Total says to maintain dominance as fuel industry competition intensifies

Total says to maintain dominance as fuel industry competition intensifies

By Bernard Mpofu, HARARE, April 23 (The Source) – The local unit of international energy firm Total says it expects to maintain its dominance in the country’s fuel industry despite the re-emergence of foreign competition, an official said on Wednesday as government plans to re-introduce mandatory blending.

Total Zimbabwe managing director Christopher Okonmah told journalists that the company would maintain its market share at a time local fuel players are folding, resulting in international brands coming into the market.

“We do not see ourselves revising our market share. At the moment we are the market leader and we do have over 24 percent of the market,” Okonmah said at the launch of the group’s solar lantern products.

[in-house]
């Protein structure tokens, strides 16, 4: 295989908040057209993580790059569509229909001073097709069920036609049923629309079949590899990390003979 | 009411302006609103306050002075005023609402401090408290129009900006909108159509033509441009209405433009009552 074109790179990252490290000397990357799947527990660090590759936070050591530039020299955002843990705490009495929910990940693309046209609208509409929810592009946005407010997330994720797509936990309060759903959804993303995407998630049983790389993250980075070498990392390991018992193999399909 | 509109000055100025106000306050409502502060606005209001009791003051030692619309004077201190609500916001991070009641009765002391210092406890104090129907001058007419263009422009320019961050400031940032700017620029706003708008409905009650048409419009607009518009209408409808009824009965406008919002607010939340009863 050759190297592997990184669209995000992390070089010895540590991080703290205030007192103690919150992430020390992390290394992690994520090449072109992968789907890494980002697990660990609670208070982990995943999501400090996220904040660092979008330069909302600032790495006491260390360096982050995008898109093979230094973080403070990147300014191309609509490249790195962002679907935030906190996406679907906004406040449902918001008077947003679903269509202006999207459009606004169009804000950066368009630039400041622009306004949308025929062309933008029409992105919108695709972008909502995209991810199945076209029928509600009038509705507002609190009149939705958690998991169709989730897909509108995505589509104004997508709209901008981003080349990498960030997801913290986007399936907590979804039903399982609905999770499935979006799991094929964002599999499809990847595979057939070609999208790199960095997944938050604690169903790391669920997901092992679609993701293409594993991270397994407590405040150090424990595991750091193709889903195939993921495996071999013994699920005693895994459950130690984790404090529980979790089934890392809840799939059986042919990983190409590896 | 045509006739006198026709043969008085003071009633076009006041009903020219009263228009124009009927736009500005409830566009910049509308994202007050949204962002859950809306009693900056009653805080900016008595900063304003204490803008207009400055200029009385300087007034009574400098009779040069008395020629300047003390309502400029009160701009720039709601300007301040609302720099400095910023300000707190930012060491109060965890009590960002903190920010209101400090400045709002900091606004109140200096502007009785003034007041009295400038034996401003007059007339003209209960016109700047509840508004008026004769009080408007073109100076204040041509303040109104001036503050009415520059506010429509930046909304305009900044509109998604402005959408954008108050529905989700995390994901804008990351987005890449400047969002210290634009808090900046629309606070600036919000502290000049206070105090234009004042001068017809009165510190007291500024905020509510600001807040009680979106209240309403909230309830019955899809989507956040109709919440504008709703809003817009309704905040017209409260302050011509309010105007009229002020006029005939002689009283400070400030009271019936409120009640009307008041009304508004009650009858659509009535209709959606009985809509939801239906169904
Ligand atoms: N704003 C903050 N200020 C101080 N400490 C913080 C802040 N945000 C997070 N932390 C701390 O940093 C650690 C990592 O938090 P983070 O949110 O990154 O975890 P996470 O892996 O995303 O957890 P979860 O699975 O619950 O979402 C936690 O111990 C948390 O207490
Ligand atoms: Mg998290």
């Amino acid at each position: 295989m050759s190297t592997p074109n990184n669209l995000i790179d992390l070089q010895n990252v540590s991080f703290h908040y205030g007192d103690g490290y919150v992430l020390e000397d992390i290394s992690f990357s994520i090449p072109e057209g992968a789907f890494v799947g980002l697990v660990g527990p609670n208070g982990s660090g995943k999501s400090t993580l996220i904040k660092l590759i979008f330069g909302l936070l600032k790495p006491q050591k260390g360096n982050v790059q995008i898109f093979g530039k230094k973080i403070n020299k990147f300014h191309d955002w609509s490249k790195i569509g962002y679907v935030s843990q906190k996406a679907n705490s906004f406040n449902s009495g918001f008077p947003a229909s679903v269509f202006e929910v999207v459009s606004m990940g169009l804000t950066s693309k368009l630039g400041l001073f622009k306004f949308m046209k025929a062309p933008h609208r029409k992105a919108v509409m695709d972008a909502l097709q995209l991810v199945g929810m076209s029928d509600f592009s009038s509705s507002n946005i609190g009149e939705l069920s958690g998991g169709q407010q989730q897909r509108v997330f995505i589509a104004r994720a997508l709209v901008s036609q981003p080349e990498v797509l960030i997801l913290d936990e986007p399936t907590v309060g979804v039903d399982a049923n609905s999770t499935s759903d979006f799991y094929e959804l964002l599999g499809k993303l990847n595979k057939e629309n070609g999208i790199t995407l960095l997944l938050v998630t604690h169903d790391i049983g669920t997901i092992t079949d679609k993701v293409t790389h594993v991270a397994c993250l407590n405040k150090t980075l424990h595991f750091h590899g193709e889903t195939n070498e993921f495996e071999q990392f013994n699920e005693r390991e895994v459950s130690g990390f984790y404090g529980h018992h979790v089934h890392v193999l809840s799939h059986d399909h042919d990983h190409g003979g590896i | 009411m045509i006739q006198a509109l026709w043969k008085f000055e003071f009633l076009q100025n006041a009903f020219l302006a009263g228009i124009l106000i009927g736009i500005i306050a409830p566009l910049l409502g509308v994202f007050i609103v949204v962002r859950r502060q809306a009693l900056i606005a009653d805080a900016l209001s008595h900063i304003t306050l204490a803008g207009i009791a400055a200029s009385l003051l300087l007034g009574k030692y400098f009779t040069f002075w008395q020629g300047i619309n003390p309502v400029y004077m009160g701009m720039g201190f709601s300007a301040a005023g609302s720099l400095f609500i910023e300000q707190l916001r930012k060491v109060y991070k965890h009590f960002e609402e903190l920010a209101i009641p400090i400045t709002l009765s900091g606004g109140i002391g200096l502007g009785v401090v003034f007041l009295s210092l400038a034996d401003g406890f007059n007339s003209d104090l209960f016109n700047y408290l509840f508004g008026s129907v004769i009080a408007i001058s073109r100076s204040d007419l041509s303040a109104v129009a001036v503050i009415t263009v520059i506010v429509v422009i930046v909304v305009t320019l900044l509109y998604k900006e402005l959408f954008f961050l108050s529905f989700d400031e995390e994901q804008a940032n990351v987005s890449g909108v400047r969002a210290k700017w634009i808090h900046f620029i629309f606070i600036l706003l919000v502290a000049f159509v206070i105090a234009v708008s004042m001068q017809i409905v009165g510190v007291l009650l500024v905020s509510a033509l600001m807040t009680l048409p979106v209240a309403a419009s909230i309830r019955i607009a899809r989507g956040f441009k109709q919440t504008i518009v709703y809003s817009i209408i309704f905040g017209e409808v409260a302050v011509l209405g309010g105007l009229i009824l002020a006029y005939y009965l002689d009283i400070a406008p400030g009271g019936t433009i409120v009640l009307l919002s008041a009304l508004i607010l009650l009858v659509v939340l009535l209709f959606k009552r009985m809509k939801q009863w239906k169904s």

“Competition is good for the country and it will keep all of us on our toes.”

He said the company has invested $1 million into the project and is targeting to sell 100,000 units this year.

Global commodities giant Trafigura has, through its Puma Energy brand, taken over the country’s second largest oil marketing company Redan Petroleum and Sakunda, signaling the comeback of big players into the industry. Engen is another international energy brand that has expanded operations in Zimbabwe over the past few years following the retreat of brands such as Chevron and BP Shell.

Through the Redan acquisition, Puma acquired 62 service stations across the country, compared to Total’s 100.

Speaking on the sidelines of the launch, deputy energy minister Tsitsi Muzenda said the petroleum industry was within the next month expected to resume ethanol blending after production at Green Fuel improved.

The firm, a joint venture between government’s Agricultural and Rural Development Authority (Arda) and businessman, Billy Rautenbach’s Macdom and Rating Investments, commenced operations over five years ago and has to date invested $330 million in its operations.